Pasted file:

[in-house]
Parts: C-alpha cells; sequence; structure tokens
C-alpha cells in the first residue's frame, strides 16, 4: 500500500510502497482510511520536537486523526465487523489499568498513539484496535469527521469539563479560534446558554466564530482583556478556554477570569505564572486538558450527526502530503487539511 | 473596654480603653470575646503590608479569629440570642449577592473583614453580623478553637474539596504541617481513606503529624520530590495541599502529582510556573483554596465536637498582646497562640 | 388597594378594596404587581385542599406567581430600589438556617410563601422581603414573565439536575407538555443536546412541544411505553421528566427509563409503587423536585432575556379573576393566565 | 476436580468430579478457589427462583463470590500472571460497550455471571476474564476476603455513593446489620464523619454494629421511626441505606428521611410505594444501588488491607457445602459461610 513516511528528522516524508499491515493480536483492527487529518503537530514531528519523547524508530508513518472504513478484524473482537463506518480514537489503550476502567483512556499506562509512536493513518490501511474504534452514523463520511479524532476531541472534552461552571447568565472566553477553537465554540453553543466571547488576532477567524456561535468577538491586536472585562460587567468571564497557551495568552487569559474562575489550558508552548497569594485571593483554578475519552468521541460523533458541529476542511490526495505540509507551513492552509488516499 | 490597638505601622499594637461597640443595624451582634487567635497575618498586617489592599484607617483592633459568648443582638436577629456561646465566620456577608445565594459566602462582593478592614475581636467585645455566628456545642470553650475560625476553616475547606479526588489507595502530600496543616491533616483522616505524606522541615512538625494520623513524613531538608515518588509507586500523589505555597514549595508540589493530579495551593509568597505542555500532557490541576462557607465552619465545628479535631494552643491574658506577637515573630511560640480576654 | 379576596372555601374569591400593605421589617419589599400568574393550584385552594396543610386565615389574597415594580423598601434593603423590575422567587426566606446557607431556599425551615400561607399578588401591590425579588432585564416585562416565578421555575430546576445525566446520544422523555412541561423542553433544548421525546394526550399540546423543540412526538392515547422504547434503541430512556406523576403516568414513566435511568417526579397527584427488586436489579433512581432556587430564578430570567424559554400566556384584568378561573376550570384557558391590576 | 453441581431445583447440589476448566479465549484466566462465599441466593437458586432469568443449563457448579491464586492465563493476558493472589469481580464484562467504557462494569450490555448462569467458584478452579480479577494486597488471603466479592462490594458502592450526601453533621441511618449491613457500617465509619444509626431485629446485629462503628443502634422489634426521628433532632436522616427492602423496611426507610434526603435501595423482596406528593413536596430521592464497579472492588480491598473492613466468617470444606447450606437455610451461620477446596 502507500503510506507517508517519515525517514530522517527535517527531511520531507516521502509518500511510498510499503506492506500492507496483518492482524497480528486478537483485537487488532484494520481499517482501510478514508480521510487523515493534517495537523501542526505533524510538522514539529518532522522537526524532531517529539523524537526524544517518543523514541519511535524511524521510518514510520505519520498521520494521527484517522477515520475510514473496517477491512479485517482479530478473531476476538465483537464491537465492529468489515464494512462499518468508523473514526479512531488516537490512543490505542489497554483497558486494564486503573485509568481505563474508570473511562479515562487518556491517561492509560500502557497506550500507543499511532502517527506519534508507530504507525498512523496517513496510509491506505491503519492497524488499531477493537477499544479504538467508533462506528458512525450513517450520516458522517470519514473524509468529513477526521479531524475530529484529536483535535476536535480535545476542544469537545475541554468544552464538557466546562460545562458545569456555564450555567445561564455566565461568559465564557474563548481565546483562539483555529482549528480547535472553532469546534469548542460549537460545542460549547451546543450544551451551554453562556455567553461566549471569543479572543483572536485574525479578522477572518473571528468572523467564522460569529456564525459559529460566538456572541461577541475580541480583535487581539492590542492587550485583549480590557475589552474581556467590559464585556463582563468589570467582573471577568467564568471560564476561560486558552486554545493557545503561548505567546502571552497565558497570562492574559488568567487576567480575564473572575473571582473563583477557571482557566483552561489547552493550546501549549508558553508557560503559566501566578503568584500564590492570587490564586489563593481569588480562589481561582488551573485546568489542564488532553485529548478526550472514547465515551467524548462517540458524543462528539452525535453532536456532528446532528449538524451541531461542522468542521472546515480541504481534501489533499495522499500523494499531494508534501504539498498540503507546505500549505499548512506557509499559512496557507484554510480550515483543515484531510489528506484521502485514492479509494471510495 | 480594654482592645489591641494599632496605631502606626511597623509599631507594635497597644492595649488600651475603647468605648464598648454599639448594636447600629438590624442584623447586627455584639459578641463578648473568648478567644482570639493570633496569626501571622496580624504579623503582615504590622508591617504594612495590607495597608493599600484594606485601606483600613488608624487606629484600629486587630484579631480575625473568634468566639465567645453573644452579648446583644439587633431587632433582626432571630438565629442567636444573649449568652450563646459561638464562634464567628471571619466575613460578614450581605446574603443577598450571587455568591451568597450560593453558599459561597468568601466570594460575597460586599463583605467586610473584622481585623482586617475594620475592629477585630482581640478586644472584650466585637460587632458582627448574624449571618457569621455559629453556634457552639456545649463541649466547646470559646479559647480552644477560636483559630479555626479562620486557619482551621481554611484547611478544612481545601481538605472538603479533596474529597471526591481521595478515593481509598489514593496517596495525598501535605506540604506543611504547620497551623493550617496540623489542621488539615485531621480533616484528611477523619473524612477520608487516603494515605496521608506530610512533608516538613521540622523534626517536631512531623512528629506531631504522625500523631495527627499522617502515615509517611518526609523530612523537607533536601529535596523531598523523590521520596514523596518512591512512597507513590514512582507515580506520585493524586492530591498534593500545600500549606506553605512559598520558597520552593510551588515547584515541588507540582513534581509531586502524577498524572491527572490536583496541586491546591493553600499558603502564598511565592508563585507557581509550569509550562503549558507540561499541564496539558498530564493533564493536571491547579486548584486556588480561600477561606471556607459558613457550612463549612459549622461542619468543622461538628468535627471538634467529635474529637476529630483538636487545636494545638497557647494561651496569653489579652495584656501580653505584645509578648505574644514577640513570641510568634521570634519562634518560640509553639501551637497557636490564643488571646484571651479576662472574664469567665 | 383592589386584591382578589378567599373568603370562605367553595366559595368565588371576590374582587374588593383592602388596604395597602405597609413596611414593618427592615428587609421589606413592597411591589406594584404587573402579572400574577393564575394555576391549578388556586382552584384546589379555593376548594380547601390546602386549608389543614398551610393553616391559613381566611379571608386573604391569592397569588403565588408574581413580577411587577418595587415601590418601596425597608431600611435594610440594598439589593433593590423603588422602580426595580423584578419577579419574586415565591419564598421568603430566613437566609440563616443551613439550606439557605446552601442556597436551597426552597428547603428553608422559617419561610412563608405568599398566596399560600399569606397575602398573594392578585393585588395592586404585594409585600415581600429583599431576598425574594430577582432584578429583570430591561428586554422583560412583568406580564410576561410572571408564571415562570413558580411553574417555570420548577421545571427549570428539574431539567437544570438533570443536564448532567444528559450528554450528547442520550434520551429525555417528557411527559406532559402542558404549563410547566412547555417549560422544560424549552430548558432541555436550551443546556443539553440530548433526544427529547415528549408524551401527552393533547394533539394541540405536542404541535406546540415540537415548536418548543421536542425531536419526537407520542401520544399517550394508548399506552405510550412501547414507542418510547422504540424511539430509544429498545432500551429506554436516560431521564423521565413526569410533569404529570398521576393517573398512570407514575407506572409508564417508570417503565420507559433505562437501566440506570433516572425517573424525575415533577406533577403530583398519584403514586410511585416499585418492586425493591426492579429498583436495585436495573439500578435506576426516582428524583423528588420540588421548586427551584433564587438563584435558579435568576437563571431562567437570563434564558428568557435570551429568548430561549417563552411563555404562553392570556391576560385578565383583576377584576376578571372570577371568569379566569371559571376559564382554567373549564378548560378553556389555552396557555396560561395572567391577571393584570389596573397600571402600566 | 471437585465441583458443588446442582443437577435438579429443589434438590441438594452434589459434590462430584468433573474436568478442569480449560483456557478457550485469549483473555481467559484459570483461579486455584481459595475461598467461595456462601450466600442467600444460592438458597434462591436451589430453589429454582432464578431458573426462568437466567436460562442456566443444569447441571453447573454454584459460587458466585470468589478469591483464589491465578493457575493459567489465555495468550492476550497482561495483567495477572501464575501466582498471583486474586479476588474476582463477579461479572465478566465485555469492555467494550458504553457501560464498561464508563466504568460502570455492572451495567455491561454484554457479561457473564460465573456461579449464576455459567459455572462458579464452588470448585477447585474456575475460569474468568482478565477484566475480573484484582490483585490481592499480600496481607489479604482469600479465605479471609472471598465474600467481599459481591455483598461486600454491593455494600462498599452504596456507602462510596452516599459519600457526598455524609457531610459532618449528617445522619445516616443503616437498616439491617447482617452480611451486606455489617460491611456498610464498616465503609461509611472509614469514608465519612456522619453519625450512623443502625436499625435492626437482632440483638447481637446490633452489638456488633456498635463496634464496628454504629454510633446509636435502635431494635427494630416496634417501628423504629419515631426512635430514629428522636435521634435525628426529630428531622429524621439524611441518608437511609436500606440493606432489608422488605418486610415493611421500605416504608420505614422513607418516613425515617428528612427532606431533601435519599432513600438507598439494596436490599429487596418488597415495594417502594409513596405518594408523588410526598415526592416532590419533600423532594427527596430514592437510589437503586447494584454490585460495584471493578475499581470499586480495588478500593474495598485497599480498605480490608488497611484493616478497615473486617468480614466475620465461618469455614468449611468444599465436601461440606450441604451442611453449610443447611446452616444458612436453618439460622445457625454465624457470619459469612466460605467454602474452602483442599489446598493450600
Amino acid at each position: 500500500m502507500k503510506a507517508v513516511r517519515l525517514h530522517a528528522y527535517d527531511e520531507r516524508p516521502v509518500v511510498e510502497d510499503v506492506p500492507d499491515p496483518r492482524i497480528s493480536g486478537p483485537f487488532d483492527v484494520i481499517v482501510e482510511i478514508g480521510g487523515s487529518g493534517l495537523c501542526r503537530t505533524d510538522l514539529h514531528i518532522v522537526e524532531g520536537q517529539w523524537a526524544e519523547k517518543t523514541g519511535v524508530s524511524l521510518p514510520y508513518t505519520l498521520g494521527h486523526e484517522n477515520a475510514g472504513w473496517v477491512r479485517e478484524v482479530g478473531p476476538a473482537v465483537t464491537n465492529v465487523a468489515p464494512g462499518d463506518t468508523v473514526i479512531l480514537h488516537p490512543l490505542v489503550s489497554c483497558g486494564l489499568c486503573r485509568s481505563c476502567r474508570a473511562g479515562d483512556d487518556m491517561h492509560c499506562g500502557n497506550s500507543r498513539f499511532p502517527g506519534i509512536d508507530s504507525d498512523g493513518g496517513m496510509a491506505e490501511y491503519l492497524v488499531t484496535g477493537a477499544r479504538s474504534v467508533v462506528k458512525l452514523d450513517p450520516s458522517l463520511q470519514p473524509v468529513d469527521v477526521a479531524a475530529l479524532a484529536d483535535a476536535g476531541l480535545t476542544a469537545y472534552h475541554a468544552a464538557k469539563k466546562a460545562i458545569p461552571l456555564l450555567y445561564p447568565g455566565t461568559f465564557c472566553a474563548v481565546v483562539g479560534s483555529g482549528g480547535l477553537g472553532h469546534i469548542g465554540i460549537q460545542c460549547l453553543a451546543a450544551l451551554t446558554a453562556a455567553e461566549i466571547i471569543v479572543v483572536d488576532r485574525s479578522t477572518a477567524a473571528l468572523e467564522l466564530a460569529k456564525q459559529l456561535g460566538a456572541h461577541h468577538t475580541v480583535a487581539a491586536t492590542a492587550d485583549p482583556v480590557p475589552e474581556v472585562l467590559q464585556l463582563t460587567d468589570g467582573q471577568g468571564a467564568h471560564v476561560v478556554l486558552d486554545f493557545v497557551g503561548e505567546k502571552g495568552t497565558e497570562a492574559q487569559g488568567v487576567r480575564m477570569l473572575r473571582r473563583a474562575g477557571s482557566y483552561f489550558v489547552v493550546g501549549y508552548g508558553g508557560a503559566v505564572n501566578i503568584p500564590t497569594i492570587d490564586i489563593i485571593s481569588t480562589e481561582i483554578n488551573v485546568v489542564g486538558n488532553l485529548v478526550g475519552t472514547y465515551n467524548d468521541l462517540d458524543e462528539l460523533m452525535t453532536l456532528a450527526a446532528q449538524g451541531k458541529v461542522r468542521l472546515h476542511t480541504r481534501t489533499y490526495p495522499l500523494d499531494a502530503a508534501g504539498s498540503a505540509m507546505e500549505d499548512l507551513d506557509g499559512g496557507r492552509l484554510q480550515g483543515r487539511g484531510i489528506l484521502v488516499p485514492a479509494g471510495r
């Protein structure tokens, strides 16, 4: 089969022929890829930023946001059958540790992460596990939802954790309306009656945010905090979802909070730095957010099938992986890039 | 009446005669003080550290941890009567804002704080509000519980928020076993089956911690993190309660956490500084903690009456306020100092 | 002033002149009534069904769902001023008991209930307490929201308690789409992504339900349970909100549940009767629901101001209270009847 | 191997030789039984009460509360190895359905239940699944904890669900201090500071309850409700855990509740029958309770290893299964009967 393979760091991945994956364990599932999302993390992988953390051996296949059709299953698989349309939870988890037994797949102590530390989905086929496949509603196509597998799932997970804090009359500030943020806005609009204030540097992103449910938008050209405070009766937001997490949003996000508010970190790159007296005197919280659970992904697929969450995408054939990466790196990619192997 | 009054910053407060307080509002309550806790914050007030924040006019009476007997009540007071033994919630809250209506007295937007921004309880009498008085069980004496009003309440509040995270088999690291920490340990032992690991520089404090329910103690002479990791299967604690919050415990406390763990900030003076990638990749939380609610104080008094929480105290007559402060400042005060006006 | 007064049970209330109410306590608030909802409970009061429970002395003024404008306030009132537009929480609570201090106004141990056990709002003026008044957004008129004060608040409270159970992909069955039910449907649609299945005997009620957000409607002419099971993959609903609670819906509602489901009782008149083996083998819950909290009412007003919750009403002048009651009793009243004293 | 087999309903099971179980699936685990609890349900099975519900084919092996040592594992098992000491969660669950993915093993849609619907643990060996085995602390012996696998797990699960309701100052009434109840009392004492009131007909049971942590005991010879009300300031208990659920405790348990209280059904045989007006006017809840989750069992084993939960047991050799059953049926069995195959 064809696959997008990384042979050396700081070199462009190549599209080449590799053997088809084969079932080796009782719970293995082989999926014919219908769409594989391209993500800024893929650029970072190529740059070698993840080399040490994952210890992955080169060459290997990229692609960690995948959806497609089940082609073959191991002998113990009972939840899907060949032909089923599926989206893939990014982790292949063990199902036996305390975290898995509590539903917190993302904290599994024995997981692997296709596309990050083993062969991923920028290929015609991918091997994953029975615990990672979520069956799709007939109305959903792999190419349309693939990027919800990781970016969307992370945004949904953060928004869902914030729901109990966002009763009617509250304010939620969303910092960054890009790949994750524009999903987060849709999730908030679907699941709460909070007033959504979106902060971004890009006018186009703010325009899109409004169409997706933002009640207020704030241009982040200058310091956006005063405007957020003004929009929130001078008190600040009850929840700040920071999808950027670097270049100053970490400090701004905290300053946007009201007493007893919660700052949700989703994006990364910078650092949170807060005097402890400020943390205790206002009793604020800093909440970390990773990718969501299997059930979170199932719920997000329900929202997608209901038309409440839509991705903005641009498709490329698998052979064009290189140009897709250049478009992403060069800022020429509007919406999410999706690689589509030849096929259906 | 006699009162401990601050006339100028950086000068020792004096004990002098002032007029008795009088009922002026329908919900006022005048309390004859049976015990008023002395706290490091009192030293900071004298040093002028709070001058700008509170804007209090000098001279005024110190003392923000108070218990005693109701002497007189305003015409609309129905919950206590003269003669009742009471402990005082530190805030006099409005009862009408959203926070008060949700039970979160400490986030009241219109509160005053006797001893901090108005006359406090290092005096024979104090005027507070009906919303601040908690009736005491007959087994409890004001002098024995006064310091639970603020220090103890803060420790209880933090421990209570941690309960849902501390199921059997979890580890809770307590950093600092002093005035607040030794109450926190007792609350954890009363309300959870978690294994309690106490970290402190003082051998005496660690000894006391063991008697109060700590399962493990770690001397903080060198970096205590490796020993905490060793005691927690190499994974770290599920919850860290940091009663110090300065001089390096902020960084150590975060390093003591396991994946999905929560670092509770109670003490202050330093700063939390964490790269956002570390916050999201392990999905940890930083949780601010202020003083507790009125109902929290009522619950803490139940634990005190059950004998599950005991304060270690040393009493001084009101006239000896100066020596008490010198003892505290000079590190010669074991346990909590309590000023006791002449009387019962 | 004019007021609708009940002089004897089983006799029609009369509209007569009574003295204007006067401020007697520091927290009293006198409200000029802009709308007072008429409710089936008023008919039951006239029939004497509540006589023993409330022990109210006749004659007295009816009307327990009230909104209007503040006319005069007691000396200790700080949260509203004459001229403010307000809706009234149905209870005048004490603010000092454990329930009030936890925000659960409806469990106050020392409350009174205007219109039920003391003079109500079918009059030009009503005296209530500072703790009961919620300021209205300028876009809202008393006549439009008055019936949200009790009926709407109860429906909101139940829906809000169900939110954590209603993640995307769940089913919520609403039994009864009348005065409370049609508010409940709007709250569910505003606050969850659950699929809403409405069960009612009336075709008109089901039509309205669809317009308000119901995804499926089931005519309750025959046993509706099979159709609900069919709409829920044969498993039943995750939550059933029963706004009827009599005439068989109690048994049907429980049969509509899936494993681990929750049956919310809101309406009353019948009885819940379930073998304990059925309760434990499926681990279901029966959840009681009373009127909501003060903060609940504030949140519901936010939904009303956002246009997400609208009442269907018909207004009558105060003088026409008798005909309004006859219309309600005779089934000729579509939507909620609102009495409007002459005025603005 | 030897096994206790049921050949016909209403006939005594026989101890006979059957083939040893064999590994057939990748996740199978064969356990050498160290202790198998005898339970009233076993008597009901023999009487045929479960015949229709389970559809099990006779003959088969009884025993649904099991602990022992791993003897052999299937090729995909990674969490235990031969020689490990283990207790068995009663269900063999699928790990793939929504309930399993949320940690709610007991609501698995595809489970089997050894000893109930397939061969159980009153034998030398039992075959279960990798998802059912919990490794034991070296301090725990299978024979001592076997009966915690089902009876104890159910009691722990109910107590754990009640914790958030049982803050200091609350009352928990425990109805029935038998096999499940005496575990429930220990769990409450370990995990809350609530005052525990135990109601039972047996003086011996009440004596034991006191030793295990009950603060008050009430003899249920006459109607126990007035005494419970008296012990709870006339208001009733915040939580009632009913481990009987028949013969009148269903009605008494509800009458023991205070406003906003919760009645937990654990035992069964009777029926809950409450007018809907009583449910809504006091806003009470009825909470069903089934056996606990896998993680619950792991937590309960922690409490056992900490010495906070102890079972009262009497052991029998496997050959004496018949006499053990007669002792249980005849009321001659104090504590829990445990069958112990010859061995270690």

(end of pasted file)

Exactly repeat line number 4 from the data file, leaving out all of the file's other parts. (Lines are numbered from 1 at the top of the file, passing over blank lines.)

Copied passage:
Amino acid at each position: 500500500m502507500k503510506a507517508v513516511r517519515l525517514h530522517a528528522y527535517d527531511e520531507r516524508p516521502v509518500v511510498e510502497d510499503v506492506p500492507d499491515p496483518r492482524i497480528s493480536g486478537p483485537f487488532d483492527v484494520i481499517v482501510e482510511i478514508g480521510g487523515s487529518g493534517l495537523c501542526r503537530t505533524d510538522l514539529h514531528i518532522v522537526e524532531g520536537q517529539w523524537a526524544e519523547k517518543t523514541g519511535v524508530s524511524l521510518p514510520y508513518t505519520l498521520g494521527h486523526e484517522n477515520a475510514g472504513w473496517v477491512r479485517e478484524v482479530g478473531p476476538a473482537v465483537t464491537n465492529v465487523a468489515p464494512g462499518d463506518t468508523v473514526i479512531l480514537h488516537p490512543l490505542v489503550s489497554c483497558g486494564l489499568c486503573r485509568s481505563c476502567r474508570a473511562g479515562d483512556d487518556m491517561h492509560c499506562g500502557n497506550s500507543r498513539f499511532p502517527g506519534i509512536d508507530s504507525d498512523g493513518g496517513m496510509a491506505e490501511y491503519l492497524v488499531t484496535g477493537a477499544r479504538s474504534v467508533v462506528k458512525l452514523d450513517p450520516s458522517l463520511q470519514p473524509v468529513d469527521v477526521a479531524a475530529l479524532a484529536d483535535a476536535g476531541l480535545t476542544a469537545y472534552h475541554a468544552a464538557k469539563k466546562a460545562i458545569p461552571l456555564l450555567y445561564p447568565g455566565t461568559f465564557c472566553a474563548v481565546v483562539g479560534s483555529g482549528g480547535l477553537g472553532h469546534i469548542g465554540i460549537q460545542c460549547l453553543a451546543a450544551l451551554t446558554a453562556a455567553e461566549i466571547i471569543v479572543v483572536d488576532r485574525s479578522t477572518a477567524a473571528l468572523e467564522l466564530a460569529k456564525q459559529l456561535g460566538a456572541h461577541h468577538t475580541v480583535a487581539a491586536t492590542a492587550d485583549p482583556v480590557p475589552e474581556v472585562l467590559q464585556l463582563t460587567d468589570g467582573q471577568g468571564a467564568h471560564v476561560v478556554l486558552d486554545f493557545v497557551g503561548e505567546k502571552g495568552t497565558e497570562a492574559q487569559g488568567v487576567r480575564m477570569l473572575r473571582r473563583a474562575g477557571s482557566y483552561f489550558v489547552v493550546g501549549y508552548g508558553g508557560a503559566v505564572n501566578i503568584p500564590t497569594i492570587d490564586i489563593i485571593s481569588t480562589e481561582i483554578n488551573v485546568v489542564g486538558n488532553l485529548v478526550g475519552t472514547y465515551n467524548d468521541l462517540d458524543e462528539l460523533m452525535t453532536l456532528a450527526a446532528q449538524g451541531k458541529v461542522r468542521l472546515h476542511t480541504r481534501t489533499y490526495p495522499l500523494d499531494a502530503a508534501g504539498s498540503a505540509m507546505e500549505d499548512l507551513d506557509g499559512g496557507r492552509l484554510q480550515g483543515r487539511g484531510i489528506l484521502v488516499p485514492a479509494g471510495r